Rarely heard stories from New York’s legendary DJ Red Alert, Native Tongues members like Monie Love, the Jungle Brothers, Busta Rhymes, and De La Soul bring an intimacy to the days when young artists discovered the freedom of artistic expression, while rejecting the confines of gangster rap and negative stereotypes. Chronicles of songs like “Scenario” and “Check the Rhime” paint a vivid picture of growing up in Queens, and how the band’s unique approach to hip hop helped transform and influence the genre for years to come.
A New York native, Rapaport’s lifelong love for hip hop helps achieve intimate, all-access interviews and cinéma vérité-style filmmaking, fostering a conversation for A Tribe Called Quest to determine if there is a possibility to mend the wounds from over the years.
In addition to chronicling the past, present and uncertain future of the band, the film includes interviews from the Beastie Boys, Kanye West, Pharrell, Mos Def, Santigold, Monie Love, Pete Rock, Large Professor, De La Soul, The Jungle Brothers and Common, all of whom attribute some combination of love, respect, and inspiration drawn from the legacy of A Tribe Called Quest.
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Amy Winehouse, the British singer who found worldwide fame with a smoky, hip-hop-inflected take on retro soul, yet became a tabloid fixture as her problems with drugs and alcohol brought about a strikingly public career collapse, was found dead on Saturday in her home in London. She was 27.
The cause was not immediately known. The London police said they had been called to an address in Camden Square in northern London on Saturday afternoon and found a 27-year-old woman, and pronounced her dead at the scene. The police did not identify the body, but the London Ambulance Service said it was that of Ms. Winehouse, The Associated Press reported.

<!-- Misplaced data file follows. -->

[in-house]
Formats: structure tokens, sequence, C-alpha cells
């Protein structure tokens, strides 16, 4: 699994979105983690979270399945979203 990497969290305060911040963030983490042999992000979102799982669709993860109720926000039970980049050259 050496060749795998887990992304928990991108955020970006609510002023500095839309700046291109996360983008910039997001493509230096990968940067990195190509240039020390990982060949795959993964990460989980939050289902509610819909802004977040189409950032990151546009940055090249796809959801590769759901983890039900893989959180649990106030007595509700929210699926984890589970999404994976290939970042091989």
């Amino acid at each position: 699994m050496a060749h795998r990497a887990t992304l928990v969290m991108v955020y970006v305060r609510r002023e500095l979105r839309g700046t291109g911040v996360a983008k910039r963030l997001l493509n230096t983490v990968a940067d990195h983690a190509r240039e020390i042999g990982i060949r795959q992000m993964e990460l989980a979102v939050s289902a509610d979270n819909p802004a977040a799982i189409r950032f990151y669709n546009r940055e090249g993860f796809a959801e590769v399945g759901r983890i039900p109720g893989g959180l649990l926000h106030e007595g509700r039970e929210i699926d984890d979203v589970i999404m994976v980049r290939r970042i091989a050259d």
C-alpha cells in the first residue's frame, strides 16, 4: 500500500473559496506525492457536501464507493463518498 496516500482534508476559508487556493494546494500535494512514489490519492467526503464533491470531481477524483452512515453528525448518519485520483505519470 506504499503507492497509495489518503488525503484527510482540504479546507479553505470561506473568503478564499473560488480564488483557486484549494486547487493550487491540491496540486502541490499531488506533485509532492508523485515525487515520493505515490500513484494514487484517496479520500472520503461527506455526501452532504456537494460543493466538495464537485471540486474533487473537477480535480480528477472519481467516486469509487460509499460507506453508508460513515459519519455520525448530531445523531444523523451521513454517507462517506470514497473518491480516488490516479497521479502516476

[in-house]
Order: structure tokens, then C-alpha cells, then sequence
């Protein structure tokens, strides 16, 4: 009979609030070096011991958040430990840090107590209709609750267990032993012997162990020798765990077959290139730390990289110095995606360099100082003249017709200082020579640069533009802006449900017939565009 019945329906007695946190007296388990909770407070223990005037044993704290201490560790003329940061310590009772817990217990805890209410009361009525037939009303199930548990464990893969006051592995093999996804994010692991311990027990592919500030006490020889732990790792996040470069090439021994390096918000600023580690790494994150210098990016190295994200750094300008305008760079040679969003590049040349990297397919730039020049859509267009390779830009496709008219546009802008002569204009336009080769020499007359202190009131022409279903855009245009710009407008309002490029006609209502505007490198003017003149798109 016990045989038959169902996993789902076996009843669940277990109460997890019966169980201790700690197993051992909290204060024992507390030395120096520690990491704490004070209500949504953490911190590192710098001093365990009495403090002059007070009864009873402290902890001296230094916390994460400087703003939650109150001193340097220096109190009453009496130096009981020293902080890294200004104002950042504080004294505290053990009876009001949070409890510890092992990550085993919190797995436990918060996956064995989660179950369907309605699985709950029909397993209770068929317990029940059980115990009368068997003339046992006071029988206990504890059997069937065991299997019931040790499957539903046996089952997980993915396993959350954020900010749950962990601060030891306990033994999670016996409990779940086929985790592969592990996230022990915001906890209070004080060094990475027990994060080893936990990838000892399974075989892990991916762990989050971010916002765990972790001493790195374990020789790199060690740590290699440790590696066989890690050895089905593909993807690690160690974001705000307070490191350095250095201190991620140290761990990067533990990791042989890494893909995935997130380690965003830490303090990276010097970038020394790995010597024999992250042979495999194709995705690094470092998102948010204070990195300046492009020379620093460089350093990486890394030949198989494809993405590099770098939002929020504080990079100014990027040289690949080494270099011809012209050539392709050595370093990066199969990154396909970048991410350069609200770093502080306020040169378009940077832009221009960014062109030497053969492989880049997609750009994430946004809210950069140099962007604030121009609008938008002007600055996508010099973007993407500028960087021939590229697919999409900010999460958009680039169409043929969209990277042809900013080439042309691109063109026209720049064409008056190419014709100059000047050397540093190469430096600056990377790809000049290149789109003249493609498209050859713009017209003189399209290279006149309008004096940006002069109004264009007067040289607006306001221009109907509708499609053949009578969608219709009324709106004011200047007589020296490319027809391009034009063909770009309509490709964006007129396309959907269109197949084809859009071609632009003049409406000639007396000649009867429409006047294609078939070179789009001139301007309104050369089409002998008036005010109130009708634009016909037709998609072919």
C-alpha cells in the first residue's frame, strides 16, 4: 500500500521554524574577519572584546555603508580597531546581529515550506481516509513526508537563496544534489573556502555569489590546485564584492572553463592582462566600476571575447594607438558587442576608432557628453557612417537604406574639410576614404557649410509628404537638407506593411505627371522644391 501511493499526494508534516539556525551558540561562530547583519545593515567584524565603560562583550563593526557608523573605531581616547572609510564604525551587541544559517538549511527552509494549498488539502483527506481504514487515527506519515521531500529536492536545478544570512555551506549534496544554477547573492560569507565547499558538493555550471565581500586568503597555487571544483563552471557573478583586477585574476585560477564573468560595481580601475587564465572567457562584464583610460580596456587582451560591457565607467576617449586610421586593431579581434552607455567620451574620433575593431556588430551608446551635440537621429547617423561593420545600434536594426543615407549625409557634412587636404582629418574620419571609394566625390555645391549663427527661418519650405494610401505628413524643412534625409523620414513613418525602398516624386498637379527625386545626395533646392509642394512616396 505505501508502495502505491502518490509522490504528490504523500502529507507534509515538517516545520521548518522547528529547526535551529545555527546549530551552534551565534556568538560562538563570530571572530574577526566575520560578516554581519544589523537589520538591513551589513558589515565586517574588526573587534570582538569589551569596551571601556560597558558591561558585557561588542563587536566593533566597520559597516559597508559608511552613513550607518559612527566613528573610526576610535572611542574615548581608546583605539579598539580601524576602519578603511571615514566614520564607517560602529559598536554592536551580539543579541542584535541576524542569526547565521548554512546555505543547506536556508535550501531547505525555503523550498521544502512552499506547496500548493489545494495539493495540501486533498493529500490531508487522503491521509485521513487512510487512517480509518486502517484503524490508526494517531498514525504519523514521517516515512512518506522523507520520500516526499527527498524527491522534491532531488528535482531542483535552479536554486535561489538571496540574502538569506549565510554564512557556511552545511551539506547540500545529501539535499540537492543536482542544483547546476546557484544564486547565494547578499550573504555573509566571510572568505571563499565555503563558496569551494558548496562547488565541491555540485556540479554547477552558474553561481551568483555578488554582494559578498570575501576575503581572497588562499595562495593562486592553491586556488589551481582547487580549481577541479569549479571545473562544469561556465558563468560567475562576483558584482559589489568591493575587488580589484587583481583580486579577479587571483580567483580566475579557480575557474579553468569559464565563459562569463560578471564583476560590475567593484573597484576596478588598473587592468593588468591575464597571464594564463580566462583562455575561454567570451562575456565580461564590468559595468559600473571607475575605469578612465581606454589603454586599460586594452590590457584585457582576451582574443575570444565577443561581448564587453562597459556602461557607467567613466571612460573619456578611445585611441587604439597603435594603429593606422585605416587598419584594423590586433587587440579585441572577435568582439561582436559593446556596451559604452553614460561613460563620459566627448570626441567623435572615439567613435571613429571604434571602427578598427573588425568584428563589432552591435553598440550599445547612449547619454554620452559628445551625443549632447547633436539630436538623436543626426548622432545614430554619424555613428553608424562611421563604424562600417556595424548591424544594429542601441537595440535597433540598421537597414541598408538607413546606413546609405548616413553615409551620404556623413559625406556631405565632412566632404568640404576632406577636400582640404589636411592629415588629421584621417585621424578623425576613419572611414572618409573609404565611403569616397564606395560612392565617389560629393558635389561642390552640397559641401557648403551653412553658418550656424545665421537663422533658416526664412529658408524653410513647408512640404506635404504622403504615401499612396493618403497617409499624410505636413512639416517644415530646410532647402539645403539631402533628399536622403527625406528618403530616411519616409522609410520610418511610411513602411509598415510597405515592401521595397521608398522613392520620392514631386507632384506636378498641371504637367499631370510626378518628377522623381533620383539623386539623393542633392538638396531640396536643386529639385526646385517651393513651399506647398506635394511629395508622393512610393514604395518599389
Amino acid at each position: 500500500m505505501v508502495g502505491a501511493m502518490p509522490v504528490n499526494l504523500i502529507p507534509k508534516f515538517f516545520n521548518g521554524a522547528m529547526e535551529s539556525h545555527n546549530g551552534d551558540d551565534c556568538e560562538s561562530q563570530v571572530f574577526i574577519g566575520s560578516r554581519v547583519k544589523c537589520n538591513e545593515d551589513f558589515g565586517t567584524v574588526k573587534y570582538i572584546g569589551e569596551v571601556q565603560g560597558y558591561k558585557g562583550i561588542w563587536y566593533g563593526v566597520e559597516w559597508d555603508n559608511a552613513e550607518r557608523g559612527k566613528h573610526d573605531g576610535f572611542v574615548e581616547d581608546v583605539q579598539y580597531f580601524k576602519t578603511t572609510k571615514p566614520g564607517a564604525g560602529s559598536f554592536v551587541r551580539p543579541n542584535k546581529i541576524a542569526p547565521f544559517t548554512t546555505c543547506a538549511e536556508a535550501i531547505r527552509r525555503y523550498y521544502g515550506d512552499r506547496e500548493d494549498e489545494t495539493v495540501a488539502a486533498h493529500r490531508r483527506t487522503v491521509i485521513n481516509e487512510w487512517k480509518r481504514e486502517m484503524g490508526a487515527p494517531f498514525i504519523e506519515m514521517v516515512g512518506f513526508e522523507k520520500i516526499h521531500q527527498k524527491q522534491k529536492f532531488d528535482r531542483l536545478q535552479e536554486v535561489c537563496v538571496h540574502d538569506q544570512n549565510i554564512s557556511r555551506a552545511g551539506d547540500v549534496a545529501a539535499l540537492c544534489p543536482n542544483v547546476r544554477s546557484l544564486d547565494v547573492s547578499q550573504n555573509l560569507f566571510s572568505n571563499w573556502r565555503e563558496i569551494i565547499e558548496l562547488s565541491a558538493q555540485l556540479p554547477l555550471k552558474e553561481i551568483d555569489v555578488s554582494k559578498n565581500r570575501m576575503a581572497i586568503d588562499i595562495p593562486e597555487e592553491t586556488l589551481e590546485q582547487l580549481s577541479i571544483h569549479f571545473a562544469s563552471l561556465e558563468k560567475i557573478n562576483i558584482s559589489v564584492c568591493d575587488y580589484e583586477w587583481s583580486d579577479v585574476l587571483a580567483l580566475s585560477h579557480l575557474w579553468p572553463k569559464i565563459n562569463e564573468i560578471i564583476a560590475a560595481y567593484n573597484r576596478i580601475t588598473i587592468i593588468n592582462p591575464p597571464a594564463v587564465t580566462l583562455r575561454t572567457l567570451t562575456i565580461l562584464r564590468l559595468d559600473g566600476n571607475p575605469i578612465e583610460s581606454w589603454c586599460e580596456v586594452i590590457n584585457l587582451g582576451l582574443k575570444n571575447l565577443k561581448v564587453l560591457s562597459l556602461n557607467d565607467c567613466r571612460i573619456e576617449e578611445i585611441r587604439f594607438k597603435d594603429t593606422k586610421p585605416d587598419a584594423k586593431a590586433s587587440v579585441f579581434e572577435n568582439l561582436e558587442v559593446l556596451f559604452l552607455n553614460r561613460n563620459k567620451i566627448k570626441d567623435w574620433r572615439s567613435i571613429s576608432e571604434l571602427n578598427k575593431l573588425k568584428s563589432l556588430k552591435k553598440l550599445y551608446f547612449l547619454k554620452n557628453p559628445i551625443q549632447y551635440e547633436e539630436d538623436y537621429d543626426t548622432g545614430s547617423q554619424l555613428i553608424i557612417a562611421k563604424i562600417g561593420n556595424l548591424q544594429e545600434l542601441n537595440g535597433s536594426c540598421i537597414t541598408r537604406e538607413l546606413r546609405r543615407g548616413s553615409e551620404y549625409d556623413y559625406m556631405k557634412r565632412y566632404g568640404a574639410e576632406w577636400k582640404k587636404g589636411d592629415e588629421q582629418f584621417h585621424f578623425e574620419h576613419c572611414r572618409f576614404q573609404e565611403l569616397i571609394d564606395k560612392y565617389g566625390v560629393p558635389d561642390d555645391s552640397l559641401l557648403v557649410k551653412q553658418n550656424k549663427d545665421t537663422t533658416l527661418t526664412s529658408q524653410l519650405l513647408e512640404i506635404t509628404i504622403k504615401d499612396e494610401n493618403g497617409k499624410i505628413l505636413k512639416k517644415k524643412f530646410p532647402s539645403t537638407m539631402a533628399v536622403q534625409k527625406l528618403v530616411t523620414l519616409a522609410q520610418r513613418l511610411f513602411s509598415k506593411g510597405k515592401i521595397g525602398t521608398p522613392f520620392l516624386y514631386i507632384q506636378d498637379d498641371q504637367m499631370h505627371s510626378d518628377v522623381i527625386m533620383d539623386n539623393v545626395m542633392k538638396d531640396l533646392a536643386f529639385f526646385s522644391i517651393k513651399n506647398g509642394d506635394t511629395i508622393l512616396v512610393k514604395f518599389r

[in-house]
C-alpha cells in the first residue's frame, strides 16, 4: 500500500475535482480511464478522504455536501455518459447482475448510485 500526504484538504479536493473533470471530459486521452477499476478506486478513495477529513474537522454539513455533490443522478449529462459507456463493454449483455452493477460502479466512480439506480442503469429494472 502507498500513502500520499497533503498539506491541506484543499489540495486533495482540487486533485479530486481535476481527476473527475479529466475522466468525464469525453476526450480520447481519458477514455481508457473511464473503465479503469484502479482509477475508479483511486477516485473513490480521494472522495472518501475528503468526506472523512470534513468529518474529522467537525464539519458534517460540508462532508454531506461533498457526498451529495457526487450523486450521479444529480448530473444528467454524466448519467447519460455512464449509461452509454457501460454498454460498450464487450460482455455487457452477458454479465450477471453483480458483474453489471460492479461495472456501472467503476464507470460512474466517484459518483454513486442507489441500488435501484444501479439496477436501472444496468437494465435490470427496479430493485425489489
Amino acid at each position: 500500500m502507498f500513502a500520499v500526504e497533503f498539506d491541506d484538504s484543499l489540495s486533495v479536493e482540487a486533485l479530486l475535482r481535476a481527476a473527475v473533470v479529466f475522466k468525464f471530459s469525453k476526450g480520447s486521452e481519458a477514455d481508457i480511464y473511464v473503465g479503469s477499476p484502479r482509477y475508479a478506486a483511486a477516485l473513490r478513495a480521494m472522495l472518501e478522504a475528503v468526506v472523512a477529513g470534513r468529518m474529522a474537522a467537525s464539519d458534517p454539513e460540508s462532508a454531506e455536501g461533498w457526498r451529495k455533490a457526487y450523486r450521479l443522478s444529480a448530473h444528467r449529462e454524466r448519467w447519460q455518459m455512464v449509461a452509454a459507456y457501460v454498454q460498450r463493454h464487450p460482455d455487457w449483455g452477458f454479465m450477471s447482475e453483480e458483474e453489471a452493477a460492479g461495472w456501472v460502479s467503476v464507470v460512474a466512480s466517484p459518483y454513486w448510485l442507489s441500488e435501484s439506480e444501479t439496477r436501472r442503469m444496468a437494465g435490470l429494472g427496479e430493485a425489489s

The police said that they were investigating the circumstances of the death, but that “at this early stage it is being treated as unexplained.”
Instantly recognizable from the heavy makeup and high beehive hairdo she borrowed from the Ronettes, Ms. Winehouse became one of the most acclaimed young singers of the 2000s, selling millions of albums, winning five Grammy Awards and kicking off the British trend of retro soul and R&B that continues today.
Yet from the moment she arrived on the international pop scene in 2007, Ms. Winehouse had an image that seemed almost defiantly self-destructive. In songs like “You Know I’m No Good,” she sang alcohol-soaked regrets of failed romances, and for many listeners the lyrics to the song “Rehab” — which won her three of the five Grammys she received n 2008 — crystallized her public persona. “They tried to make me go to rehab,” she sang, “I said, ‘No, no, no.’ ”